Amole Gupte loves to explore his metaphors. If it was the food of love in his debut film Stanley Ka Dabba (he was also the creative director and writer of Taare Zameen Par), in Hawaa Hawaai he explores dreams on wheels.
The thing about wheels is that they can take you places. The world used to be a very different place before the wheel was invented. And Gupte reminds us that the wheel hasn’t been invented for the poor yet.
For years, women in villages in Rajasthan used to carry water on their heads and walk back home in extreme conditions. It’s only a couple of years ago, that someone decided to reinvent the wheel and came up with the WaterWheel, a device that helps them just roll a wheel-shaped water container home. Gupte has a heart that beats for children and for issues in need of attention. If it was dyslexia in Taare Zameen Par and child labour in Stanley Ka Dabba, here it is the dreams of the underprivileged child.
A rich kid’s dream is a poor kid’s fantasy. Amole Gupte sets this fairytale-like fantasy in the city of dreams. Specifically, in a parking lot. Wheels are parked there all day. But at night, the wheels come alive because children use it to practise skating. That’s where little Arjun (Partho Gupte) discovers the power of wheels. He’s fascinated by shoes that give you wings.
It’s a dream way beyond his reach, you would think. What follows is an absolutely endearing, heartwarming and inspiring tale of friendship and the power of dreams.
Hawaa Hawaai takes off where Stanley Ka Dabba left us, with the issue of child labour (that seemed slapped on to the narrative like a last minute addition). Here, Arjun has to be Raju (the chaiwala) because he is the only source of income for his family and as reluctant as his mother is (Neha Joshi is just fantastic as the conflicted mother) she has very little choice but to send him to work after the death of his father. Makarand Deshpande is mostly convincing till he goes over the top with another issue that’s slapped on at the end of this film too, a little late for any impact.
The boy has dreams but he also has friends who believe in his dreams. The children are absolutely delightful. They are the heroes of the film. All five of them – Partho, Ashfaque Bismillah Khaan, Salman Chotte Khan, Thirupathi N Kushnapelli and Maaman Memon.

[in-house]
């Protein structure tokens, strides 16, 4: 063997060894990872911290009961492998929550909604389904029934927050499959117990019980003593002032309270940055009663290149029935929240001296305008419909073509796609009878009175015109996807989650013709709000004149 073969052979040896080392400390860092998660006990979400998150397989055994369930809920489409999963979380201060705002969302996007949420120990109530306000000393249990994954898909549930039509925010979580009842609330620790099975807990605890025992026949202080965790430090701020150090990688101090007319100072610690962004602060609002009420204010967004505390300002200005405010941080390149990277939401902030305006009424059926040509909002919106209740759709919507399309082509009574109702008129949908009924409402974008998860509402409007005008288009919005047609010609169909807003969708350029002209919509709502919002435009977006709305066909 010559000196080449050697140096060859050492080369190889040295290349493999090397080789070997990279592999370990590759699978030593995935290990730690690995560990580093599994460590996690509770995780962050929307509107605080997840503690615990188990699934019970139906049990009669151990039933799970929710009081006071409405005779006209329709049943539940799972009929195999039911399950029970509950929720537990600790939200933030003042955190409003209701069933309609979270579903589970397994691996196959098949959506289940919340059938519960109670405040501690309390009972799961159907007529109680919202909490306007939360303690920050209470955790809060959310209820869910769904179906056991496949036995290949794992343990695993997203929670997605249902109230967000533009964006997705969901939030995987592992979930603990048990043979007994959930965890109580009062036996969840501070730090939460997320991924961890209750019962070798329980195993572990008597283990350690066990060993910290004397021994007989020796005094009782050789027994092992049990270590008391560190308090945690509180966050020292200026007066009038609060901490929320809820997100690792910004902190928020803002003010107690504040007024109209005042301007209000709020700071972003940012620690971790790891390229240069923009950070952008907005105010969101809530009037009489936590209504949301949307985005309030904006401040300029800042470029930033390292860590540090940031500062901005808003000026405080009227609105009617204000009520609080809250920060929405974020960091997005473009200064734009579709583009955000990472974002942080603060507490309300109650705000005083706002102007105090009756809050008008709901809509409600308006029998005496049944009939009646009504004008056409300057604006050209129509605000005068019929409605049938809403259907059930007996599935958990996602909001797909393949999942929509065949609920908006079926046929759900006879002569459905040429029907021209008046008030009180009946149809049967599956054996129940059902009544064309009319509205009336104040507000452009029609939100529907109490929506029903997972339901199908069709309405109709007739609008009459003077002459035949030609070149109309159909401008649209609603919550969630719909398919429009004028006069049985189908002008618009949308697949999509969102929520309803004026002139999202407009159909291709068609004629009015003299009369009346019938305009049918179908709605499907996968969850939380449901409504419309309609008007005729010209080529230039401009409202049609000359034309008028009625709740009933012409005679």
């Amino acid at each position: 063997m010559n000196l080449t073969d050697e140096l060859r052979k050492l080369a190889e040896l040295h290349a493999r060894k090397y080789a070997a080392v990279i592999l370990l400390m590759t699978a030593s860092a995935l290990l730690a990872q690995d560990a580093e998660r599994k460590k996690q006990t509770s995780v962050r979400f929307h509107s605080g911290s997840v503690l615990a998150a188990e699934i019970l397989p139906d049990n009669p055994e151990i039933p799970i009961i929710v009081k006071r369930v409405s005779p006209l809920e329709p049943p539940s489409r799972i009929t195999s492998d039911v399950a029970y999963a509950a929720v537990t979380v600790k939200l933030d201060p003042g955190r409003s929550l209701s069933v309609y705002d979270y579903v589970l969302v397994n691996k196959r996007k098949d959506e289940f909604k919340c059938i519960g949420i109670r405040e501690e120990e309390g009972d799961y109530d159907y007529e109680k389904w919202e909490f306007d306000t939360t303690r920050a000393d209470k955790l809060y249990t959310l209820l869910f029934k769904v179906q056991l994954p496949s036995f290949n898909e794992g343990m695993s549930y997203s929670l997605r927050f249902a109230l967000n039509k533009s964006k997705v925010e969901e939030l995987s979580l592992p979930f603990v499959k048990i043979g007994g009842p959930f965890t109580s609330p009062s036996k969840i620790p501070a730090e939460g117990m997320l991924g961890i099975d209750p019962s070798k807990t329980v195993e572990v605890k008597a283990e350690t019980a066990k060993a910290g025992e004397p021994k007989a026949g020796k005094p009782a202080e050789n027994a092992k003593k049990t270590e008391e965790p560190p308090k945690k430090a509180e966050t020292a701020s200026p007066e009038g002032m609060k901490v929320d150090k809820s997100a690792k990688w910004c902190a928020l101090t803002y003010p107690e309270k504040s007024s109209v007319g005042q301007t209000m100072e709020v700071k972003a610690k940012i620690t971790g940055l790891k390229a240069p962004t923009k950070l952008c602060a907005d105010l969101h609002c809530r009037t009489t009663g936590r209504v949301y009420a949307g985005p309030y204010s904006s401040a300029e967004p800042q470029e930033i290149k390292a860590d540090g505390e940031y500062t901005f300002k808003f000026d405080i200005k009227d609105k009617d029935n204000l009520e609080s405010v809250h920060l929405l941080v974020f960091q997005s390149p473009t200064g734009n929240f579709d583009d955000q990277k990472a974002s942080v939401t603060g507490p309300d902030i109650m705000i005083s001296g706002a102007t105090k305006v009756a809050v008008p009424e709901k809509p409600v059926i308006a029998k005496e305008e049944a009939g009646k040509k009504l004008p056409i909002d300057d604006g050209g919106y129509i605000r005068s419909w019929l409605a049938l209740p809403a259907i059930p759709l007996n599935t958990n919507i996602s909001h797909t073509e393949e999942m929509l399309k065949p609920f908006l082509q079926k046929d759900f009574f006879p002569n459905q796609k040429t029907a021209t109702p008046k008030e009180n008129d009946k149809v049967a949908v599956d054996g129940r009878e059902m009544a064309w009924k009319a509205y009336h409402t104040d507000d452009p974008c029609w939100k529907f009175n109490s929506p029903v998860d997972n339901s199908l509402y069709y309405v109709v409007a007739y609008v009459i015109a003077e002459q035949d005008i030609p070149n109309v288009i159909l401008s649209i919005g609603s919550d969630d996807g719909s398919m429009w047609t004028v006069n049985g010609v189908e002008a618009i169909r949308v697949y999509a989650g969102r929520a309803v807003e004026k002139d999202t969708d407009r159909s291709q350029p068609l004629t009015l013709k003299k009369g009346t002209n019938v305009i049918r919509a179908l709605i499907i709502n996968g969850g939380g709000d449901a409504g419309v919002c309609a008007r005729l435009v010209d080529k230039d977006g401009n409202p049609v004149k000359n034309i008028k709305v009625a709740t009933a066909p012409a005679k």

While mechanic Gochi (Ashfaque) is the engineer of Arjun’s dreams, ragpicker Murugan (Thirupathi) finds the required raw materials literally out of garbage, and embroidery artiste Abdul (Maaman) gives the magic shoes their finish. The fourth boy Bhura (Salman) is a flower seller, so he brings flowers for the pooja and feels bad that he cannot contribute to the dream. We wait for him to contribute until we realise that he has already contributed. With his faith. But more than the idea, the materials, the packaging and faith, what kids need is a good teacher and this is the story of a slumdog Eklavya who learns by watching. Saqib Saleem is the skating coach who is there to catch him before he falls. Saqib once again proves what an earnest actor he is.
A lot of the drama in Hawaa Hawaai may seem predictable but it’s the treatment and storytelling that make it rise above the sports movie template. Sheer poetry.
Amol Gole’s camera captures the circles in everyday objects in almost every frame — the lunch boxes, the chai glasses, the bearings, Abdul’s glasses, the nuts and bolts and, of course, the omnipresent wheels. Editor Deepa Bhatia lends a nice touch as she sneaks in just the right transitions, even if it’s as subtle as a local train cutting through the city, carrying the dreams of hundreds of people. On wheels.
Director: Amole Gupte
Cast: Partho Gupte, Saqib Saleem, Pragya Yadav, Makarand Deshpande
Storyline: A boy who has to work at a tea-shop to support his family dreams of becoming a skating champion
Bottomline: This underdog sports film rises above the template to win hearts.